The Sahel in flames. Violence rips through West Africa causing crises in Niger, Mali and Burkina Faso The New Humanitarian May 31, 2019
Photo: Barsalogho camp in Burkina Faso Credit: Philip Kleinfeld/The New Humanitarian
Five takeaways on the growing violence and its civilian toll:
Jihadist groups are manipulating inter-communal conflicts. They are exploiting the region’s ethnic fault lines to stir violence that can be far deadlier than anything the militants are doing directly themselves. In central Mali, the level of violence may now qualify as ethnic cleansing.
Governments have helped local militias thrive. Central governments have allowed and in some cases encouraged the proliferation of communal militia groups – decisions that are now coming home to roost as intercommunal conflicts rise.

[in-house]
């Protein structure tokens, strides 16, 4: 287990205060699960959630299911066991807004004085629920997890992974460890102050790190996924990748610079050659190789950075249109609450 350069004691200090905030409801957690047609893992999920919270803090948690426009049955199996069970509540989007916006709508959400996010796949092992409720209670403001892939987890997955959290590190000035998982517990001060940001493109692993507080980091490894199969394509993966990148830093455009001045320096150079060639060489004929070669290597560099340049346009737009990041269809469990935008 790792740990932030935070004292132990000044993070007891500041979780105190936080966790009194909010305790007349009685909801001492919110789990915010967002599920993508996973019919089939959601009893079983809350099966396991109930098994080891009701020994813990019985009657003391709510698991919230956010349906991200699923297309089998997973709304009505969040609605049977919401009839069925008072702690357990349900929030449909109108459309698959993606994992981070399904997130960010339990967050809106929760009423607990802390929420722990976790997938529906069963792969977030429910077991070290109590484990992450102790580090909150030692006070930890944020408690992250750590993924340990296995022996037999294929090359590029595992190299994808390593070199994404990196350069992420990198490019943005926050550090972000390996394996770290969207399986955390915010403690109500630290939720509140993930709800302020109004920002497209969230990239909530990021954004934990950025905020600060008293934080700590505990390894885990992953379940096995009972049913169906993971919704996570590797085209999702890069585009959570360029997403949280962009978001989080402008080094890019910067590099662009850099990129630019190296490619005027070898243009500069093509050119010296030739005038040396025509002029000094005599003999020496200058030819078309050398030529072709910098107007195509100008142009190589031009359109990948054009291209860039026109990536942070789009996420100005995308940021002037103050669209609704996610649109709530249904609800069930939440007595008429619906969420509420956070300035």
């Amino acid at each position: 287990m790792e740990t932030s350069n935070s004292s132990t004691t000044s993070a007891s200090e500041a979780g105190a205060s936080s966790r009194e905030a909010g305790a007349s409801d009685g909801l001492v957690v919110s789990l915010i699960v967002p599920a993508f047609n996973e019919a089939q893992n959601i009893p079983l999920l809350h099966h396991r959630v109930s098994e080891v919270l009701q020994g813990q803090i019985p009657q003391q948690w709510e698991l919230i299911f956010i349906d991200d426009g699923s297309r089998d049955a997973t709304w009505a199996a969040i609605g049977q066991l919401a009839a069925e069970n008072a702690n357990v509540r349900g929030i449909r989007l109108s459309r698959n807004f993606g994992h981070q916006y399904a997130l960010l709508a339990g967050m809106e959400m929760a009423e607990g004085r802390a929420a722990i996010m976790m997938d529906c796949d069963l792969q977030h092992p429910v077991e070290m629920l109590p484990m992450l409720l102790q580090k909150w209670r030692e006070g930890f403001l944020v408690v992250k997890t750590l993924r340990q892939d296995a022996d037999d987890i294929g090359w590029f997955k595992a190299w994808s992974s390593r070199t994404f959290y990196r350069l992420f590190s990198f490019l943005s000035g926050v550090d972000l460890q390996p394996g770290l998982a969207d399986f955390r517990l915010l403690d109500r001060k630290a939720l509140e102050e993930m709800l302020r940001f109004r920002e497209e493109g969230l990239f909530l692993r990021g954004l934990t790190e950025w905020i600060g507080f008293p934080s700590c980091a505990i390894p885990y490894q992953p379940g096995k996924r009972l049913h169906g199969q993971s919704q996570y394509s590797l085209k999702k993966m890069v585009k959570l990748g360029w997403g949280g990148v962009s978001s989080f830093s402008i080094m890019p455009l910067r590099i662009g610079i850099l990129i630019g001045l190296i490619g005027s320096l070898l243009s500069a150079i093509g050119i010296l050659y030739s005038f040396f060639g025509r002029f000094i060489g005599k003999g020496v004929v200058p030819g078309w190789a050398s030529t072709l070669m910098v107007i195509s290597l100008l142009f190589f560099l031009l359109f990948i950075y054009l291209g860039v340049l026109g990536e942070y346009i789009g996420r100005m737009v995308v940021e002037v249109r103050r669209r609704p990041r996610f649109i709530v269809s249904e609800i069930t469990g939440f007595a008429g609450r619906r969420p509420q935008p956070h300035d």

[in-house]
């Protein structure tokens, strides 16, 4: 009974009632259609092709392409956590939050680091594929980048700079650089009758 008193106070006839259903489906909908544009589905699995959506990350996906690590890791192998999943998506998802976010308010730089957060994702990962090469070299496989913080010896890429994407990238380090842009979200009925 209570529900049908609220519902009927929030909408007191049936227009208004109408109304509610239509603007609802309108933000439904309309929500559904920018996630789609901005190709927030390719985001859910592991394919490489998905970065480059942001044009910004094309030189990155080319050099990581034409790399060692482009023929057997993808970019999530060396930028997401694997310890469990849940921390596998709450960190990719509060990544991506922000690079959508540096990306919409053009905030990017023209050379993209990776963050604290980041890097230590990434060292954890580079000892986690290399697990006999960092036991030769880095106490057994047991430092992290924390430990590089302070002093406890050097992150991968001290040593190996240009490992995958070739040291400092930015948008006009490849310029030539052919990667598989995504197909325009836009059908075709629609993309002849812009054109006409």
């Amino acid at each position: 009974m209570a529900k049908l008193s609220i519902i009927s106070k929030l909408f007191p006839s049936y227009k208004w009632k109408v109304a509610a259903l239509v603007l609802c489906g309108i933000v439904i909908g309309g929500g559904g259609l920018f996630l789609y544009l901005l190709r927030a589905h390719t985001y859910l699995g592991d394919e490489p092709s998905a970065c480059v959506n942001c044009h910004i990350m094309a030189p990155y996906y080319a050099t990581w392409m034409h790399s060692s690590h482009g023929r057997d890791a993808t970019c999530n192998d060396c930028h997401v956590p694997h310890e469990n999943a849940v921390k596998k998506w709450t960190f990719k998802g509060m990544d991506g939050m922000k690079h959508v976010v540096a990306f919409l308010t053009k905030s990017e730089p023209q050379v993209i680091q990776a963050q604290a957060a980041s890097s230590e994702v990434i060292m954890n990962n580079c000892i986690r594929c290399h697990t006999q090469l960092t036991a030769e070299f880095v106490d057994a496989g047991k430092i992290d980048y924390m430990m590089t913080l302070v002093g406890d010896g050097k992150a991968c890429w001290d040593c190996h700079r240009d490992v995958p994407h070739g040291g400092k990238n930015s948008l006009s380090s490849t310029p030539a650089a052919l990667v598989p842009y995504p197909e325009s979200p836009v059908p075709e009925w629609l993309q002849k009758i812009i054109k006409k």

Civilians look to jihadists for support the state doesn’t provide. Jihadist groups often understand the social grievances of local communities. A recent study by the peacebuilding charity International Alert attributes the rise in violent extremism in the Sahel to weak states rather than religious ideology.
Civilians are becoming casualties of security forces. These forces add to the insecurity by killing civilians during counter-terrorism operations. In Burkina Faso, military forces are killing three times more civilians than jihadists.
Displacement, food insecurity, and other humanitarian crises are escalating, but resources to respond are lacking. Some 5.1 million people require humanitarian assistance, and the new violence is “compounding” already existing needs and “threatening civilians’ lives and livelihoods”, a UN official said.